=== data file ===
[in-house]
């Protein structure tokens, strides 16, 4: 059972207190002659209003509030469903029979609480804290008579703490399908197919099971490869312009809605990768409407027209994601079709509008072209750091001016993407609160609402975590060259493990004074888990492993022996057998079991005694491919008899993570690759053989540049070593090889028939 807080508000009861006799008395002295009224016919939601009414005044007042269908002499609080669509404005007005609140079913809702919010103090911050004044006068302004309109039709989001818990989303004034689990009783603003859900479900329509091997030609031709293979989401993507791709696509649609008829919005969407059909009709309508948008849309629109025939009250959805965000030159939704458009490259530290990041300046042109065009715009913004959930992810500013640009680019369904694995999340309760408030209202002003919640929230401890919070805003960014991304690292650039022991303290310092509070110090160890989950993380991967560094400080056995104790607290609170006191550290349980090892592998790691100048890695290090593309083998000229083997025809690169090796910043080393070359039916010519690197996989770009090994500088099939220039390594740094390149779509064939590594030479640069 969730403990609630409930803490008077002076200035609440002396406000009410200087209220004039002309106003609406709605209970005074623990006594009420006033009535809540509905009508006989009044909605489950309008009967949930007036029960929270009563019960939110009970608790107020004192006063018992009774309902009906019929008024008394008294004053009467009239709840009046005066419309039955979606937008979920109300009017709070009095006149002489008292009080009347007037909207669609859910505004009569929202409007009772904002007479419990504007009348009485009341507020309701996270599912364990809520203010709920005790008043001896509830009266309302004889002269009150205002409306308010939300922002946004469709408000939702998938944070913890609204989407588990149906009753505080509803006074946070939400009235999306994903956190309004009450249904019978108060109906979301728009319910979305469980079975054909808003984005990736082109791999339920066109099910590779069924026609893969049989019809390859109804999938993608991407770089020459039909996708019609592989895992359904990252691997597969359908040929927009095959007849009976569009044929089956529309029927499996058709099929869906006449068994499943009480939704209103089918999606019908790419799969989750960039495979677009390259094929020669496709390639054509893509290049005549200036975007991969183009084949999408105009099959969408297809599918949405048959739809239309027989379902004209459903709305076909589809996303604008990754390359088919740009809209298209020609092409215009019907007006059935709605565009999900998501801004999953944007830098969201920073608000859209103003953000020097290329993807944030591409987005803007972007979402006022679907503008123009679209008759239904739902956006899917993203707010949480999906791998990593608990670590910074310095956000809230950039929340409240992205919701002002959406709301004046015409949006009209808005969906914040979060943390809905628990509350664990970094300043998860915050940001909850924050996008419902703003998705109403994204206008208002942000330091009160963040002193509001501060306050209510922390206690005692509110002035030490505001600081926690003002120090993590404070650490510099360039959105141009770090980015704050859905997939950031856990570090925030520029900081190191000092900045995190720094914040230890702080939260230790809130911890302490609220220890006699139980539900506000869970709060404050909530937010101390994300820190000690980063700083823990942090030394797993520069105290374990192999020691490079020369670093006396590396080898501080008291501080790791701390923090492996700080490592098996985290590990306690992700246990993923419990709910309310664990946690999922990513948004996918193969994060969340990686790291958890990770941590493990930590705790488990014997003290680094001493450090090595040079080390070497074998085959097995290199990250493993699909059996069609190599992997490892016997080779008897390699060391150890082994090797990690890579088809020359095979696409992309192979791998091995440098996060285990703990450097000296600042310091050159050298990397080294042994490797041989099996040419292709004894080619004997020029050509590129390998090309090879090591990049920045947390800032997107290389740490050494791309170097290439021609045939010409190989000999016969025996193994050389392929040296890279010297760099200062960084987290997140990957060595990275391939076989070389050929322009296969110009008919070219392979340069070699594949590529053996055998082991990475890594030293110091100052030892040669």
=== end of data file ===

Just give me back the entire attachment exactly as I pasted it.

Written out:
[in-house]
């Protein structure tokens, strides 16, 4: 059972207190002659209003509030469903029979609480804290008579703490399908197919099971490869312009809605990768409407027209994601079709509008072209750091001016993407609160609402975590060259493990004074888990492993022996057998079991005694491919008899993570690759053989540049070593090889028939 807080508000009861006799008395002295009224016919939601009414005044007042269908002499609080669509404005007005609140079913809702919010103090911050004044006068302004309109039709989001818990989303004034689990009783603003859900479900329509091997030609031709293979989401993507791709696509649609008829919005969407059909009709309508948008849309629109025939009250959805965000030159939704458009490259530290990041300046042109065009715009913004959930992810500013640009680019369904694995999340309760408030209202002003919640929230401890919070805003960014991304690292650039022991303290310092509070110090160890989950993380991967560094400080056995104790607290609170006191550290349980090892592998790691100048890695290090593309083998000229083997025809690169090796910043080393070359039916010519690197996989770009090994500088099939220039390594740094390149779509064939590594030479640069 969730403990609630409930803490008077002076200035609440002396406000009410200087209220004039002309106003609406709605209970005074623990006594009420006033009535809540509905009508006989009044909605489950309008009967949930007036029960929270009563019960939110009970608790107020004192006063018992009774309902009906019929008024008394008294004053009467009239709840009046005066419309039955979606937008979920109300009017709070009095006149002489008292009080009347007037909207669609859910505004009569929202409007009772904002007479419990504007009348009485009341507020309701996270599912364990809520203010709920005790008043001896509830009266309302004889002269009150205002409306308010939300922002946004469709408000939702998938944070913890609204989407588990149906009753505080509803006074946070939400009235999306994903956190309004009450249904019978108060109906979301728009319910979305469980079975054909808003984005990736082109791999339920066109099910590779069924026609893969049989019809390859109804999938993608991407770089020459039909996708019609592989895992359904990252691997597969359908040929927009095959007849009976569009044929089956529309029927499996058709099929869906006449068994499943009480939704209103089918999606019908790419799969989750960039495979677009390259094929020669496709390639054509893509290049005549200036975007991969183009084949999408105009099959969408297809599918949405048959739809239309027989379902004209459903709305076909589809996303604008990754390359088919740009809209298209020609092409215009019907007006059935709605565009999900998501801004999953944007830098969201920073608000859209103003953000020097290329993807944030591409987005803007972007979402006022679907503008123009679209008759239904739902956006899917993203707010949480999906791998990593608990670590910074310095956000809230950039929340409240992205919701002002959406709301004046015409949006009209808005969906914040979060943390809905628990509350664990970094300043998860915050940001909850924050996008419902703003998705109403994204206008208002942000330091009160963040002193509001501060306050209510922390206690005692509110002035030490505001600081926690003002120090993590404070650490510099360039959105141009770090980015704050859905997939950031856990570090925030520029900081190191000092900045995190720094914040230890702080939260230790809130911890302490609220220890006699139980539900506000869970709060404050909530937010101390994300820190000690980063700083823990942090030394797993520069105290374990192999020691490079020369670093006396590396080898501080008291501080790791701390923090492996700080490592098996985290590990306690992700246990993923419990709910309310664990946690999922990513948004996918193969994060969340990686790291958890990770941590493990930590705790488990014997003290680094001493450090090595040079080390070497074998085959097995290199990250493993699909059996069609190599992997490892016997080779008897390699060391150890082994090797990690890579088809020359095979696409992309192979791998091995440098996060285990703990450097000296600042310091050159050298990397080294042994490797041989099996040419292709004894080619004997020029050509590129390998090309090879090591990049920045947390800032997107290389740490050494791309170097290439021609045939010409190989000999016969025996193994050389392929040296890279010297760099200062960084987290997140990957060595990275391939076989070389050929322009296969110009008919070219392979340069070699594949590529053996055998082991990475890594030293110091100052030892040669």